Archive for December, 2008

December 7th, 2008

Frass Tea

  • "what i want to do by writing the names of anything connected with the 2.0 life we are living in the slums of the third world is to point out the gap between the reality we still live in and the ephemeral world of technologies."
  • ethan z offers some thoughts on the importance of "bridgebloggers" and "xenophiles" (as opposed to, as ethan often considers, homophiles) :: 'It’s been a challenge for me to define xenophiles as a category without falling victim to definitions that are trivial or superficial. It’s easy to dismiss the idea by suggesting that everyone who eats sushi and listens to world music is – or considers herself to be – a xenophile. Too loose a definition and “xenophile” ends up sounding like a synonym for “liberal”, “multicultural or even “politically correct”, which isn’t what I’m intending. Xenophilia is about connecting with people, not with cultural artifacts or other things. Liking Japanese food or Senegalese hiphop doesn’t make you a xenophile – xenophilia is about making connections across language and cultural barriers motivated by your interest in making better sushi or translating Daara J lyrics.'
  • on the ghanaian "invasion" of nollywood in the wake of the global financial crisis (h/t rachel) :: "In Nollywood, money is everything just like in any other show business. Nigerian marketers hold the ace because they fund most movie projects. Long before the global cash crunch became pronounced, Nollywood has been experiencing it own kind of cash crunch. Money has been scarce. And that is why it is real hard today to find a blockbuster movie featuring as many as four to five A-list artists in Nigeria."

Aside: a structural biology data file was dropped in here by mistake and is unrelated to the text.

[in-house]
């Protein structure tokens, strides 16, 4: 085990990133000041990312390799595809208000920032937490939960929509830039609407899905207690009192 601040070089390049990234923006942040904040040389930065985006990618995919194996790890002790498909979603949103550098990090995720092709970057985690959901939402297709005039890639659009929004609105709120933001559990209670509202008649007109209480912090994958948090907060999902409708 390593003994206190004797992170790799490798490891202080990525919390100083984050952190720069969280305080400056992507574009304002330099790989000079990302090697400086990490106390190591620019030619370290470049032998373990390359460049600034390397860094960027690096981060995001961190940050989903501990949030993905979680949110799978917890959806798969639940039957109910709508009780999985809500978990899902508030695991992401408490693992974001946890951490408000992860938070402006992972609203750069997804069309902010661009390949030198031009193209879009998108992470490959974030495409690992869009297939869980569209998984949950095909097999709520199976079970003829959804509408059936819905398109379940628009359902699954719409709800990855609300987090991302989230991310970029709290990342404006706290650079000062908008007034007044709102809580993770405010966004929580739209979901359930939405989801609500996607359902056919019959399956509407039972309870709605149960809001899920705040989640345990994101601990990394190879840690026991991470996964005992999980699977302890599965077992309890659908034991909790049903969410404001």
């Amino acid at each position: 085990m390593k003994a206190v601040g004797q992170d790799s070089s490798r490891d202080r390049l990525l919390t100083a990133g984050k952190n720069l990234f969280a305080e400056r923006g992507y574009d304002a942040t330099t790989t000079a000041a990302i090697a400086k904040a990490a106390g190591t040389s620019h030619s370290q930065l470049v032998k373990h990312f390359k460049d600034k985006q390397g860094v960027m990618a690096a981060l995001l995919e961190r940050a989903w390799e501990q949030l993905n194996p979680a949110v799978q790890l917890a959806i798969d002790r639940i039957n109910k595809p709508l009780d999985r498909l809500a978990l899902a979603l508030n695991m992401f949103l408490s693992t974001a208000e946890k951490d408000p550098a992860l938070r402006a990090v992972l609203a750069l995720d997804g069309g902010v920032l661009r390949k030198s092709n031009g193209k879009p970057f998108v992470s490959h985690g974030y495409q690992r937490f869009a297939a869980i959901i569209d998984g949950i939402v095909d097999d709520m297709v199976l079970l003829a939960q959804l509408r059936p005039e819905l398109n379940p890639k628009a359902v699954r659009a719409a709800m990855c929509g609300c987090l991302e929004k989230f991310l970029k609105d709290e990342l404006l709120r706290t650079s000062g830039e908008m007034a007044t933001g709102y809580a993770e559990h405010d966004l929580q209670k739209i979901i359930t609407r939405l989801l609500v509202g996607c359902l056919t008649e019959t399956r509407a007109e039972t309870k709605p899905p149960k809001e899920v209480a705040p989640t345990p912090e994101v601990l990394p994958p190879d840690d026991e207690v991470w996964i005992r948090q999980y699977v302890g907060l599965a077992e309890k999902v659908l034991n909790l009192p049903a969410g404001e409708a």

videyoga ::

December 7th, 2008

Mzunguzungunguzunguzeng

I first stumbled upon Aaron Bady’s blog, zunguzungu, when searching some keywords along the nationalism / imperialism axis. And though lots of his posts have provoked my imagination, from incisive readings of The Wire and The Office to shock’n’awe as modern-day lynching, it was his blog’s title — for obv reasons, if you’re familiar with my Zunguzung meme-tracking — that grabbed my attention.

I still haven’t been able to answer droid’s question (in the first comment here), which I’ve myself long wondered, about where, if anywhere, Yellowman got that phrase / melody from. (I know, I should probably just ask him. Who’s got a link to King Yellow?) [Update: Actually, mystery solved! Someone else has asked him, I’m happy to report.] So I’m always on the lookout for clues. And though it seemed implausible that Yellowman would have encountered and employed an East African term for a white/mobile/dizzy person (see below), I had to inquire with Mr.Bady to see whether he might know something I don’t. So I wrote him and asked

do you have any sense of how far “zunguzungu” travels? i ask b/c one of the main threads of my dissertation (in ethnomusicology) revolves around a melody associated with yellowman’s “zunguzunguguzunguzeng.” i always assumed king yellow was just playing around with nonsense syllables (especially since much of the actual words in the song are pretty nonsensical), but now i wonder. i’d be surprised to learn that the term made its way to jamaica, especially since i’ve never heard it in any other context there, but i’m curious.

to which, Aaron replied